The F-word: Let’s put Kunene obsession to bed

2013-04-23 10:00

A story is told about how Robert May, then Britain’s topmost scientist, chief scientific adviser to the British government and president of the Royal Society, responded to an obscure creationist asking for a debate with him.

“That would look great on your CV, not so good on mine,” he said.

The riposte was repeated by another world-renowned scientist and devout atheist, Richard Dawkins, when yet another creationist, also of no known significance, demanded to debate Dawkins on how the world was created.

I was reminded of May’s emphatic put-down as I listened to yet another radio talk show featuring SA’s now undisputed king of sleaze, Kenny Kunene.

A few days earlier, feminist scholar Pumla Gqola and DA national spokesperson Mmusi Maimane had also engaged with the “Kunene phenomenon” and wrote disapprovingly about what the man stands for.

I cannot fathom why anyone would want to debate with Kunene on his lifestyle choices. It will do nothing for their CVs, other than record that the debate once happened. On the other hand, it might boost Kunene’s megalomania because he’s getting attention.

The same goes for those who call radio stations but end up frustrating themselves when they realise the futility of wanting to make him see the error of his ways.

Kunene knows he is not exactly the kind of man parents of young boys hope their sons will grow up to be.

He also knows that is our problem, not his. Just because someone might be interesting, it does not make them a role model.

We should not scavenge shamelessly for heroes.

Kunene is a man unabashedly committed to all things crass. He revels in it and will go to extraordinary lengths to have his share of column space or airtime on radio.

He is emblematic of a society where self-worth is often confused with net worth.

If frugality, austerity and prudence were virtues, then a Kenny Kunene would be an oddball – interesting and a source of amusement, perhaps, but nothing that suggests even the possibility that he could be a role model.

Alas, crass materialism and misogyny are the flavour of every month. Bling is always in fashion. And Kunene, the “Sushi King”, it seems has a captive audience.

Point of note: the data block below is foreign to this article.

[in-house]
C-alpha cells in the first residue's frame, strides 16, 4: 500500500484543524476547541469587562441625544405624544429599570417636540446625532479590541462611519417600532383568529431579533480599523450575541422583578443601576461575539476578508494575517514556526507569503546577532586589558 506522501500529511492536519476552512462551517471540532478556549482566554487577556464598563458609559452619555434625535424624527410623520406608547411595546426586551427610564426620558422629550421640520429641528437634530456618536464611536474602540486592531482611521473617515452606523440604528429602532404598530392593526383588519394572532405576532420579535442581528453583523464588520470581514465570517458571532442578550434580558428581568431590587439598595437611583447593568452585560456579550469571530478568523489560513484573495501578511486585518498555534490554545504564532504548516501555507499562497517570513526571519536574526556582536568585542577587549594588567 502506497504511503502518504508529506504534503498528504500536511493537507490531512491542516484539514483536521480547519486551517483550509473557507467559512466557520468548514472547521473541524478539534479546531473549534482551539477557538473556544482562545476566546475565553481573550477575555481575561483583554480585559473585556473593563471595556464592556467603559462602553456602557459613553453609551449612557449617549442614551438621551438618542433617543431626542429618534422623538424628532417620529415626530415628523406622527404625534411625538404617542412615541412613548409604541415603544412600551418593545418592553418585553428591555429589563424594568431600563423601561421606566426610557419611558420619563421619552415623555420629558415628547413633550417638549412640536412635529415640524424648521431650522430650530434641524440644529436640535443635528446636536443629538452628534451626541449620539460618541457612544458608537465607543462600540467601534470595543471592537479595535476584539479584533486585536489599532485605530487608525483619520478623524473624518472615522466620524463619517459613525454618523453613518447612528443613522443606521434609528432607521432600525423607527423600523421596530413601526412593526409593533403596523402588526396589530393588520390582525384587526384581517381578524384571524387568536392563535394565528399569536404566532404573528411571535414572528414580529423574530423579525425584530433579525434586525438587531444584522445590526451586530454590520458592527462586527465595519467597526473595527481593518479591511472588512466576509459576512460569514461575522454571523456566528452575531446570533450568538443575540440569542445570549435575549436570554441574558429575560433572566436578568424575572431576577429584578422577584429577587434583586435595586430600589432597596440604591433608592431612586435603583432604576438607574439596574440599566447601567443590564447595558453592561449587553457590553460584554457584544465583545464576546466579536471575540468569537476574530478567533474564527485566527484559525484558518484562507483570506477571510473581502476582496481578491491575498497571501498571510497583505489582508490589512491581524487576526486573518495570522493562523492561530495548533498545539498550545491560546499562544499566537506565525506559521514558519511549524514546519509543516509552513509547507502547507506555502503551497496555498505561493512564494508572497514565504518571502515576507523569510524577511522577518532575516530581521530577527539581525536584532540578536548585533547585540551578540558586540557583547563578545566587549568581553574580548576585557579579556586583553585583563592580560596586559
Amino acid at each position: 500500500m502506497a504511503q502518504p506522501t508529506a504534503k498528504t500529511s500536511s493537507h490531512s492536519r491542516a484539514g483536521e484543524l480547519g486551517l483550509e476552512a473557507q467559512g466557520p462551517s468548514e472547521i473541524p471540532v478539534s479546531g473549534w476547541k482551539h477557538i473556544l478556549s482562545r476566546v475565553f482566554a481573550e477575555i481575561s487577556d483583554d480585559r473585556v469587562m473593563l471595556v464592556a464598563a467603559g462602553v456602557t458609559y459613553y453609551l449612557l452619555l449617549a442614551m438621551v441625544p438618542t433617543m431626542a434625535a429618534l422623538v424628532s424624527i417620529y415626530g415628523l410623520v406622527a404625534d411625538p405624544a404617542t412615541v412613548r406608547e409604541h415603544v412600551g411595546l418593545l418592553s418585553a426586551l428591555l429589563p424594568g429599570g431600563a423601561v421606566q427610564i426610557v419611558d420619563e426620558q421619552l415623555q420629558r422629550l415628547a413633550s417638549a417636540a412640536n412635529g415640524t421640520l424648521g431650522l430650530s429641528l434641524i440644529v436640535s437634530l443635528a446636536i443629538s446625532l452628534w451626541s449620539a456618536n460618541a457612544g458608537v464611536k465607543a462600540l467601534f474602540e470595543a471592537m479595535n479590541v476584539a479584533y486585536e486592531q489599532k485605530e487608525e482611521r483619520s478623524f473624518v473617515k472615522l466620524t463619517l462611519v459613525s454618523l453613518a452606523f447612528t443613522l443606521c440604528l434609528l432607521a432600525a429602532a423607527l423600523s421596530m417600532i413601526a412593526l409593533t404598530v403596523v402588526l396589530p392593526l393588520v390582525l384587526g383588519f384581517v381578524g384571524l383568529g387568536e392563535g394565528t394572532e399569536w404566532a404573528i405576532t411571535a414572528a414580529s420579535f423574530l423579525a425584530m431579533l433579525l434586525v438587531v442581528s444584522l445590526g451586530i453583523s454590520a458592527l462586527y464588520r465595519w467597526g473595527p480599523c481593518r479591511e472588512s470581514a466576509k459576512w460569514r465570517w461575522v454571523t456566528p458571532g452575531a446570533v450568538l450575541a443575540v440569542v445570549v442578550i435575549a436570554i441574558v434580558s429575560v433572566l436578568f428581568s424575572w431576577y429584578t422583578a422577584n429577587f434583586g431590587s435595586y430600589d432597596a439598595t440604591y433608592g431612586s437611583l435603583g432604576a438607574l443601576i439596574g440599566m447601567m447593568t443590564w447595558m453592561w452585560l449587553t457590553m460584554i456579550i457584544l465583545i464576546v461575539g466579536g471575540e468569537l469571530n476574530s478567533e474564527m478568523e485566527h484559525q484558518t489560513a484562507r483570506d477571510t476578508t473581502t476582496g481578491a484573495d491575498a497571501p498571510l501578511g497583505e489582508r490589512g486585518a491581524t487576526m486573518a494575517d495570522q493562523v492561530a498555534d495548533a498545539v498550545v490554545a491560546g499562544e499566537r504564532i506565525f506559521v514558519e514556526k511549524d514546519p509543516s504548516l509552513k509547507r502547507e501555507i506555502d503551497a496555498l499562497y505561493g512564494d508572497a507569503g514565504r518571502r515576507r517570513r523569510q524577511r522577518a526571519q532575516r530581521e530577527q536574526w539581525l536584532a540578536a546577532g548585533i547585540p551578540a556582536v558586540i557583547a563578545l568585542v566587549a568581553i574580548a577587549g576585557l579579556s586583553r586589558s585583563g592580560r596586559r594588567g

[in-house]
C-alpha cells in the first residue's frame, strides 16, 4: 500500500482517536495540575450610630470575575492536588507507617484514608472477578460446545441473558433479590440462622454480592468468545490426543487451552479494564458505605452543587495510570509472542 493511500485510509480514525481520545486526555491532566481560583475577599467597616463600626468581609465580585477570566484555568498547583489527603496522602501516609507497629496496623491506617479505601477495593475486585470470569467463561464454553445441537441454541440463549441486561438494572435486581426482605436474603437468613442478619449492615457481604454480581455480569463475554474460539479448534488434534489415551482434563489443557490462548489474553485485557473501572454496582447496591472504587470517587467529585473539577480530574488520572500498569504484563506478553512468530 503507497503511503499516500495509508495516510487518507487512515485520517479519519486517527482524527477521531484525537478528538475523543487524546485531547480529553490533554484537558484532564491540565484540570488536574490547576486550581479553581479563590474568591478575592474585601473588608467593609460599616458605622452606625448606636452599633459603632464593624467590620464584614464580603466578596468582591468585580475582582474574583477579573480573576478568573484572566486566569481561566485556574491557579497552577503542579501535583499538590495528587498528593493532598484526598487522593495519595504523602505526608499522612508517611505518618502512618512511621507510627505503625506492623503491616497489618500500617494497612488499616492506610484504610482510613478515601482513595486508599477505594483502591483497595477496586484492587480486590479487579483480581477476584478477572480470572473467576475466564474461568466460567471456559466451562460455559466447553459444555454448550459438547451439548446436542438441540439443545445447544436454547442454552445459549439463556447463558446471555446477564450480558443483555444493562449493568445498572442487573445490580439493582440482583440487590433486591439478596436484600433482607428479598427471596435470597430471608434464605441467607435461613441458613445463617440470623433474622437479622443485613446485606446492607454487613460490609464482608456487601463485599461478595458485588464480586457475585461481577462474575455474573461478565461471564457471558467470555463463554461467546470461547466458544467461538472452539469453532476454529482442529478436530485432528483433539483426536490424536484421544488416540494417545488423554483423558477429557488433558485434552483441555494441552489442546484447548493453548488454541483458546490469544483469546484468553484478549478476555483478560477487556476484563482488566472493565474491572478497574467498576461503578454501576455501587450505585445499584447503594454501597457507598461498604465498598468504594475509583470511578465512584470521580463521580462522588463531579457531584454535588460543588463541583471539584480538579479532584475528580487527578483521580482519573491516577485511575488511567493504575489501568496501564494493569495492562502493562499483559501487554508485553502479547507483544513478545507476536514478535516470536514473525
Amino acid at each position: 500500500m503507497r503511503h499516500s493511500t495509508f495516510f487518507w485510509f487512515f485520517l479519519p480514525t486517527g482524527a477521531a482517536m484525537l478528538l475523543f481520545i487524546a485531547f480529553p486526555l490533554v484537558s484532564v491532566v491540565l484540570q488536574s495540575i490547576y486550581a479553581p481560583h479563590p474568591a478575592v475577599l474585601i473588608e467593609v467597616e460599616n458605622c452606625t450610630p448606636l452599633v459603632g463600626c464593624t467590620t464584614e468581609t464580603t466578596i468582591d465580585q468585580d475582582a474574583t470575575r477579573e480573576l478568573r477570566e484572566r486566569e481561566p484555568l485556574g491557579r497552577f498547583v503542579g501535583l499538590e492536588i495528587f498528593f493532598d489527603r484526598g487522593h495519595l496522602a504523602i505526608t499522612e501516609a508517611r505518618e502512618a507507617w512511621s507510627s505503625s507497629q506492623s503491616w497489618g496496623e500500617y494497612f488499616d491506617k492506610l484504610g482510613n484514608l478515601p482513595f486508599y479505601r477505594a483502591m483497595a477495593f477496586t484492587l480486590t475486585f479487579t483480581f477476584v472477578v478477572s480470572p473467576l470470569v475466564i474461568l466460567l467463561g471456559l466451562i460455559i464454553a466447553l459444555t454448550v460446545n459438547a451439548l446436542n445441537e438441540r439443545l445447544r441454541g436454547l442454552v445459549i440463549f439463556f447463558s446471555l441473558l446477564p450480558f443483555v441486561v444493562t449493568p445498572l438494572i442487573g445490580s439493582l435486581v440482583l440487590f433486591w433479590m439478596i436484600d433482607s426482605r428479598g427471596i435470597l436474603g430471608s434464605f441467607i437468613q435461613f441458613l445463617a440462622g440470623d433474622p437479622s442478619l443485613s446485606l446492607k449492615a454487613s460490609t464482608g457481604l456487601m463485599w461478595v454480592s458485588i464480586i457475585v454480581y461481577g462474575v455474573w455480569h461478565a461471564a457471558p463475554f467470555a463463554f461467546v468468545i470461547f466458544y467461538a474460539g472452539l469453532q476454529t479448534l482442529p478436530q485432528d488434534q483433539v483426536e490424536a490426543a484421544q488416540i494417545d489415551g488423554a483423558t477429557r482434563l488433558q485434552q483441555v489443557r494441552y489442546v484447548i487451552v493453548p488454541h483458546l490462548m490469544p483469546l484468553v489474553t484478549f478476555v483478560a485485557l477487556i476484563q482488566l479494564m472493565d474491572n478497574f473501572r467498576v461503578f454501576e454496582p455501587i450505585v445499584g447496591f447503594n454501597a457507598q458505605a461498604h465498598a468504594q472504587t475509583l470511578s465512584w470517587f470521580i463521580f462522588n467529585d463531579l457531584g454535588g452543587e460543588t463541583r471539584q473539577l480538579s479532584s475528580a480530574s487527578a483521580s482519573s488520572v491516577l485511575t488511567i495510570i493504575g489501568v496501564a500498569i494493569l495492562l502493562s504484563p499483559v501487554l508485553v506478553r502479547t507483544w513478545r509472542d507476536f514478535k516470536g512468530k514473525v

Instead of addressing what Kunene represents, we go for the easy route of blaming all societal ills on him. If, indeed, the vast majority of us disassociate ourselves from what Kunene stands for, then we should not be worried that he is a bad influence.

At a stretch, the nearest Kunene can come to assuming a role of positive influence is that he is single-minded about what he wants from his life.

He’s not bothered about what the rest of the world thinks of him. This is important because there are far too many people, especially, but not exclusively, the young, who live their lives trying to be other people.

They have no independent thoughts or convictions about anything and will do whatever seems to be in vogue. It takes courage to stand up for one’s beliefs, willing to face public ridicule or contempt, as Kunene has. For that, we can learn something from him.

Beyond that, we should give the man, and ourselves, some peace. He has never claimed to represent society or its values. What those who feel the urge to share a piece of their mind with Kunene fail to appreciate is it will have no bearing on what he does, or stops doing.

The best way to deal with what Kunene represents is to preach a different message. As a quote popularly attributed to St Francis of Assisi advises: “Preach the Gospel always and, if necessary, use words.”

Instead of expending physical and intellectual energies on the likes of Kunene, it might be helpful to rather ask ourselves whether we are making a positive impact on those around us, and what our everyday actions say about materialism and respect for women.

If they say nothing to be proud of, we need to fix ourselves first.

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